A cold wind blows

April 2007 » Columns
In the constantly changing world of "what’s happening now," what was and what used to be is of diminishing import to what matters next.
David M. Wahby

Dear Dave,
I worked for the federal government for 30 years as a civil engineer/project manager until a recent headquarters reorganization eliminated all civil engineering positions in an agency that uses most of its funding for construction-related grants. To remain employed within the agency for the sake of maximizing the retirement benefits that I invested 30 years of my life to earn, I agreed to accept an alternate position as a management analyst.

My engineering supervisors of many years took buyouts and retired, and I ended up working for a newly hired, glorified financial analyst. Within a short period of time after her arrival, she decided everything was "my way or the highway," which included job performance evaluation criteria that included checking all e-mail received, every hour of every day. Frankly, while doing that may be important to some jobs in today’s world, I failed to see this as anything more than an unnecessary and continuous distraction that delayed completion of priority projects and was imposed to enable management to harass career employees into accepting retirement offers.

Please let me know if I’m wrong and if you believe that imposing such requirements as evaluation criteria for professional employees is other than I’ve considered it to be. Have you ever heard of other professionals whose job performance was based in part on such "critical" evaluation criteria?

P.S.: I decided to politely retire without saying out loud, "Take this job and …"
Name and state withheld

Dear Engineer,
Being of your generation, your e-mail weighed heavily on me. Sadly, it is not a question of right or wrong, it’s a simple testament to the times we live in—the constantly changing world of "what’s happening now." A world where what was and what used to be is of diminishing import to what matters next. Ask countless displaced manufacturing workers how they feel. Ask the thousands of middle-aged managers cut loose from life-long careers in corporate America what they think. Do I like it? No more than you.

While you and I, my friend, may be too far along to change much, the most honest advice I can give to people earlier in their careers (which I’ve given to my own kids ad nauseam) is to depend exclusively on yourself. It is foolish to trust your future to anything or anyone other than "Me, Inc." You, and you alone, are responsible for your destiny. Want to stay safe and secure? Then invest heavily with your own personal time, money, and energy in a process of continuous re-invention to remain relevant (and therefore in high demand) in this rapidly changing world. The re-invention I urge transcends the classic boundaries of professional development to include social skills, the arts, technology, your physical health, philosophy, and politics. In other words, stay edgy, stay young. To do otherwise makes one too vulnerable, and more likely to be shunt aside when the next new wave hits shore.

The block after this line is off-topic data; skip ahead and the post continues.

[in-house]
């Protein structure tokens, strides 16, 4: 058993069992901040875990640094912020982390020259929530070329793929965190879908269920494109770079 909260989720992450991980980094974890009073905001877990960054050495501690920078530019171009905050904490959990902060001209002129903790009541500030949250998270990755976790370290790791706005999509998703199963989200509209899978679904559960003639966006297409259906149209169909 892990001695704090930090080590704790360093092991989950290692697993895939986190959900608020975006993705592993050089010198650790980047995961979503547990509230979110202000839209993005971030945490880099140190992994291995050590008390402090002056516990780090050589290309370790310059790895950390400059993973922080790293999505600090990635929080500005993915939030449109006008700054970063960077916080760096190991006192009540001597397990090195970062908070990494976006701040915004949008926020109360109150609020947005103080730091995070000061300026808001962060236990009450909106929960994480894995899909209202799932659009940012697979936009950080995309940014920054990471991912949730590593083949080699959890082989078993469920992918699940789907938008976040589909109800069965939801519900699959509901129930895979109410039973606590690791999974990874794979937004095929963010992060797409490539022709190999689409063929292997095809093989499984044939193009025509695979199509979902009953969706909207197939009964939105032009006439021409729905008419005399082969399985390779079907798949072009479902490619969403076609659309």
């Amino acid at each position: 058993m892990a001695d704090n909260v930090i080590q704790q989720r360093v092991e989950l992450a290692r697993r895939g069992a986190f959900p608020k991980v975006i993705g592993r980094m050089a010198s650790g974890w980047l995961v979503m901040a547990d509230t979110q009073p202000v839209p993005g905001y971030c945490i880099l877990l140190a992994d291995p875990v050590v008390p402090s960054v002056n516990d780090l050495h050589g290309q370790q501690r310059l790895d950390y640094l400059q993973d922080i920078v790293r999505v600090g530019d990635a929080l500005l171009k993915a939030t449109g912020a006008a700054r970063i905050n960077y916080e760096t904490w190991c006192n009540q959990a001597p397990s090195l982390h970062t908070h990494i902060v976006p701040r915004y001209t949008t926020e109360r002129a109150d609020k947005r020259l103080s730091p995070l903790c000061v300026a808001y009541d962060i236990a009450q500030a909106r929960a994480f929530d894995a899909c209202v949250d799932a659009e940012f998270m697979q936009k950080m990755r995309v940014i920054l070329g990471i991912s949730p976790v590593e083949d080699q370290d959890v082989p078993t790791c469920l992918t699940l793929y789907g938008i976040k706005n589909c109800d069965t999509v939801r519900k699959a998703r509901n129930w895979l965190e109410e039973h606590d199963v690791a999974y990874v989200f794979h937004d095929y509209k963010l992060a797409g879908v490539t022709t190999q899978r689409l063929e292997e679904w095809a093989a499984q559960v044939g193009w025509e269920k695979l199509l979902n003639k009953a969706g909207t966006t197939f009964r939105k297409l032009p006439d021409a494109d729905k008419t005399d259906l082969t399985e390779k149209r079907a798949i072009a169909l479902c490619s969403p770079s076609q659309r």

As old-timers, you and I may howl at the moon all we like, but if the current regime determines returning e-mails hourly is the be all and end all for determining value, either you return e-mails on the hour as well or better than anyone else, or take advantage of your investment in "Me, Inc.," and move on to the next opportunity. If you’ve done the work and have the proper skill sets, there will always be another next opportunity. Fortunately, the basic economic laws of supply and demand are alive and well.

Probably the last thing you wish to do after 30 years in the same position is begin anew, but with the current shortage of civil engineering talent, I would imagine you would have very little difficulty in finding a full- or part-time position in the private sector should you someday decide retirement is not to your liking. Best wishes and good luck.

Free Fall
Dear Dave,
The Michigan economy has caught up with our firm, and our workload has bottomed out. We are civil engineers and surveyors working predominately on residential site projects. In 25 years, we have never had to market ourselves because we have enjoyed long-lasting relationships with a loyal group of builders and developers. Now it seems that price is everything for what little work still exists. What do we do now?
K.L., Mich.

Dear K.L.,
There is no quick fix. You’ve arrived at your current state not just because of the frail Michigan economy, but more insidiously and long term, because it is the fundamental way many businesses are heading—where price increasingly trumps long-term relationships. With a diminished amount of work available, your choices are limited to extending new lines of services to existing clients, finding new clients by taking market share away from others, or moving to a new geographic market. The key to any of these choices is effectively marketing to generate a greater quantity of higher-quality opportunities to make sales.

Especially in a consulting firm, effective marketing is not the job of specific individuals over defined periods of time, but rather the application of the key principles of marketing by everyone at your firm at all times. To thrive, you need to ingrain a marketing culture at your firm. This involves awareness, then training, then the consistent application of marketing practices until they feel completely natural and are second nature to all. It will take time, but in the long run you will be better for the effort.

David M. Wahby is president of Wahby & Associates (www.wahby.com), a management consulting firm serving A/E clients. He can be reached at 616-977-9756 or via e-mail at wahby@wahby.com.


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